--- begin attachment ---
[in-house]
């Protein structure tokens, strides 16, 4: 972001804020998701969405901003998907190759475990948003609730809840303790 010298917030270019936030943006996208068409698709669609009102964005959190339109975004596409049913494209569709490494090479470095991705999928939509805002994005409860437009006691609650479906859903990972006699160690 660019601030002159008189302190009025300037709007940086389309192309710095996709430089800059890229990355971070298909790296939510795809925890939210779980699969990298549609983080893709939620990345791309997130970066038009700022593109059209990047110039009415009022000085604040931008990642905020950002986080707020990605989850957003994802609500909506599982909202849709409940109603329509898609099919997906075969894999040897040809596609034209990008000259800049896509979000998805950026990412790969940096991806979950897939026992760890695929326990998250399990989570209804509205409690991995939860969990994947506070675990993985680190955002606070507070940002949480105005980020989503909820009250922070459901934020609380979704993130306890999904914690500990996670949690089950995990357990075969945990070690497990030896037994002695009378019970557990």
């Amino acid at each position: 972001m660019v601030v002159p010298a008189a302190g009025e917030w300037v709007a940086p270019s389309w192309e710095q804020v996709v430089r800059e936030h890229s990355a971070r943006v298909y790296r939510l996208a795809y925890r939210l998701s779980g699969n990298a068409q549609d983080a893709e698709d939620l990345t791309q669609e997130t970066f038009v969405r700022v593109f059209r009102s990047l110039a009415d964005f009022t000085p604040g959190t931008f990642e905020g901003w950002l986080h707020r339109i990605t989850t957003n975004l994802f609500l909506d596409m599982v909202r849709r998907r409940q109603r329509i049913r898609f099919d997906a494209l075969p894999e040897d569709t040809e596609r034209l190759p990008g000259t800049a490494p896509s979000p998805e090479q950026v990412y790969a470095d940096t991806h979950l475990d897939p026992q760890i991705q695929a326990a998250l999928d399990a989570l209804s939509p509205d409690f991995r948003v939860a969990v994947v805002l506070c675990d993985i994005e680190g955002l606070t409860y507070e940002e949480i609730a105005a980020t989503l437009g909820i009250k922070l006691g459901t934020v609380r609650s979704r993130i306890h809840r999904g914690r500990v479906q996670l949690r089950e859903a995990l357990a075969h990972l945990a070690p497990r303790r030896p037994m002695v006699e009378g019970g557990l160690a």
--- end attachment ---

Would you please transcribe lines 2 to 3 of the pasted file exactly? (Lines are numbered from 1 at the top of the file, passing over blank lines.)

């Protein structure tokens, strides 16, 4: 972001804020998701969405901003998907190759475990948003609730809840303790 010298917030270019936030943006996208068409698709669609009102964005959190339109975004596409049913494209569709490494090479470095991705999928939509805002994005409860437009006691609650479906859903990972006699160690 660019601030002159008189302190009025300037709007940086389309192309710095996709430089800059890229990355971070298909790296939510795809925890939210779980699969990298549609983080893709939620990345791309997130970066038009700022593109059209990047110039009415009022000085604040931008990642905020950002986080707020990605989850957003994802609500909506599982909202849709409940109603329509898609099919997906075969894999040897040809596609034209990008000259800049896509979000998805950026990412790969940096991806979950897939026992760890695929326990998250399990989570209804509205409690991995939860969990994947506070675990993985680190955002606070507070940002949480105005980020989503909820009250922070459901934020609380979704993130306890999904914690500990996670949690089950995990357990075969945990070690497990030896037994002695009378019970557990």
């Amino acid at each position: 972001m660019v601030v002159p010298a008189a302190g009025e917030w300037v709007a940086p270019s389309w192309e710095q804020v996709v430089r800059e936030h890229s990355a971070r943006v298909y790296r939510l996208a795809y925890r939210l998701s779980g699969n990298a068409q549609d983080a893709e698709d939620l990345t791309q669609e997130t970066f038009v969405r700022v593109f059209r009102s990047l110039a009415d964005f009022t000085p604040g959190t931008f990642e905020g901003w950002l986080h707020r339109i990605t989850t957003n975004l994802f609500l909506d596409m599982v909202r849709r998907r409940q109603r329509i049913r898609f099919d997906a494209l075969p894999e040897d569709t040809e596609r034209l190759p990008g000259t800049a490494p896509s979000p998805e090479q950026v990412y790969a470095d940096t991806h979950l475990d897939p026992q760890i991705q695929a326990a998250l999928d399990a989570l209804s939509p509205d409690f991995r948003v939860a969990v994947v805002l506070c675990d993985i994005e680190g955002l606070t409860y507070e940002e949480i609730a105005a980020t989503l437009g909820i009250k922070l006691g459901t934020v609380r609650s979704r993130i306890h809840r999904g914690r500990v479906q996670l949690r089950e859903a995990l357990a075969h990972l945990a070690p497990r303790r030896p037994m002695v006699e009378g019970g557990l160690a």